Art Direct the Web 🎨

Not enough websites change or adapt the design based on individual pieces of content anymore. Maybe there’s room to change that.

(Balázs Kétyi/Unsplash)

You know something that’s missing from most blogs? And editorial websites, even? Art direction.

If you think about a lot of websites built around content, they’re sort of built like machines of information that pull together disparate parts in consistent ways, ensuring that the results follow a general script: If this happens, it should look like this.

All the big ones are kind of like this, especially WordPress. It’s a framework, rather than a unique design for each article, as it might be in a magazine.

But recently, a Tedium reader, Steve Best, reached out about a separate topic (my old Mac Mini, if you have to know), and sent me an article he had written. I found the result super-impressive basically because he thought to do anything with design at all. Essentially, he didn’t do anything crazy with his prior site, called The Art Directed Journal, nor does he do anything wild with his current one, a self-titled blog. Both are built on Github.

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Just a few examples of the modest art direction Steve Best has been doing on his sites over the last couple of years.

But the secret sauce of each site is art direction. Every page looks a little different, and that little kick in the pants brings the pages new value. 

This is something that has always been technically possible with CSS on websites, but nobody is doing it, and that’s a shame. Even my model with Tedium of creating a number of basic templated tools to allow for different visuals in the span of an average article doesn’t do anything like that.

It was so unusual that it stood out to me and made me wonder why other blogs don’t do this.

I think a big part of this is a result of the basic philosophies that took hold during the early part of the web—Jakob Nielsen was an important figure in the history of design online because he really leaned hard on this idea of convention, and books like Steve Krug’s Don’t Make Me Think pushed for convention in the name of simplicity.

This was all great in the early days of the web when people were designing pages with tables, but I sort of wonder if convention has been followed through to a fault, and is now doing more harm to the way we build content online than it does good.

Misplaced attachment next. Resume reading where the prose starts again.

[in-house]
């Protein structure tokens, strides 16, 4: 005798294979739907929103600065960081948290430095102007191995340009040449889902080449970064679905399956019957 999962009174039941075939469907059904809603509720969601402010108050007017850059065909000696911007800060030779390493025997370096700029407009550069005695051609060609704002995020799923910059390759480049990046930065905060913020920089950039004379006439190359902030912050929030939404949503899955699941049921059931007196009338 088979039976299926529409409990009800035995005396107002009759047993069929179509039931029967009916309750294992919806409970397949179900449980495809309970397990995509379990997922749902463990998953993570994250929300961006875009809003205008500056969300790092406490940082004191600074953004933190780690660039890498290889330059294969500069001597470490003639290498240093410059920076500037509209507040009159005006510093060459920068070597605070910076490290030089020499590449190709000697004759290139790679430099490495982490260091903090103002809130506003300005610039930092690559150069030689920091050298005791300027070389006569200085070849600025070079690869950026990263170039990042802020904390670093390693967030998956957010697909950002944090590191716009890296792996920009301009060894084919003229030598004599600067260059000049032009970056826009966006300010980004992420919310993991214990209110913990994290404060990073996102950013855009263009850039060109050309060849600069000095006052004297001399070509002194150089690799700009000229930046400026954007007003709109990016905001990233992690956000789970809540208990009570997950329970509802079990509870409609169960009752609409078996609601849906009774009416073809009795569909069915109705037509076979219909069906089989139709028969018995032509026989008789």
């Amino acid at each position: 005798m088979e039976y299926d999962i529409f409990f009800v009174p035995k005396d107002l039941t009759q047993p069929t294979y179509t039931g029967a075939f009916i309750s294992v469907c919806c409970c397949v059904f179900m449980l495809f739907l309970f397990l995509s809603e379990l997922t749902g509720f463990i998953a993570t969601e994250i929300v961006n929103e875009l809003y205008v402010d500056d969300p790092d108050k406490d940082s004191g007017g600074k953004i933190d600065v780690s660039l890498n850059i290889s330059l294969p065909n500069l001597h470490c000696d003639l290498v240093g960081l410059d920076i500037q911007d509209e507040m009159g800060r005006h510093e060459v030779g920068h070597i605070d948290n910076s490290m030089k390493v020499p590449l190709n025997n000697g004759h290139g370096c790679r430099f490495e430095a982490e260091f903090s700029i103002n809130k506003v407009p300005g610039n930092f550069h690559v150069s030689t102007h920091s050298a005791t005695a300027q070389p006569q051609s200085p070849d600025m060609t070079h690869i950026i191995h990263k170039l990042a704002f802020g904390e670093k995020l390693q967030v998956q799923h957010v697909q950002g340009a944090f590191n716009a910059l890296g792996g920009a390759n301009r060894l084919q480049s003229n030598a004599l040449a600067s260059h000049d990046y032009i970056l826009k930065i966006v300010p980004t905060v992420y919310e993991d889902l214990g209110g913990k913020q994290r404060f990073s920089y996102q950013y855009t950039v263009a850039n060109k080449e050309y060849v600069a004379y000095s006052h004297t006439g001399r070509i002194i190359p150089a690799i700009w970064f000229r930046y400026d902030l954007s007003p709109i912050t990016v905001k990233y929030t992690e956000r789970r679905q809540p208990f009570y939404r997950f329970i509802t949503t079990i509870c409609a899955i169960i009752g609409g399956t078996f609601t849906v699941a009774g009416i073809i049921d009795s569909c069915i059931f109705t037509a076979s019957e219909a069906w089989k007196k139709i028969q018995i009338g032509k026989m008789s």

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Some people don’t love this design.

I think, in this context, the recent Gawker redesign/reboot is worth bringing up. I’ve pretty publicly come out in favor of the visual work Bustle Digital has done with its different websites because it feels like it does more with the form than most other mainstream websites. But when broken down, it’s still a framework—a very unusual and ambitious framework, mind you, one that leads to weird and fascinating pieces like this, but still one that’s in service of the website, rather than the individual content pieces. But it does strike a nice balance when something needs to pop.

I come from a world of print design, where some of the best publications I worked on had very open formats like the current Gawker does, where every piece, given time and resources, can be art directed to some degree. And it’s really something creators on the web don’t do enough.

Is it the tools? Is it the weight of user expectations? Or is it just asking too much of individual creators to put a visual pop in every piece of content?

So I guess the reason why it stood out to me on a little Github site was because someone was actually sticking their neck out for art direction on an individual level.

When I saw what Steve was doing on a small scale, it honestly made me want to do something like that myself on a slightly larger one. Good thing I’m working on a redesign.

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Ernie Smith

Your time was just wasted by Ernie Smith

Ernie Smith is the editor of Tedium, and an active internet snarker. Between his many internet side projects, he finds time to hang out with his wife Cat, who's funnier than he is.

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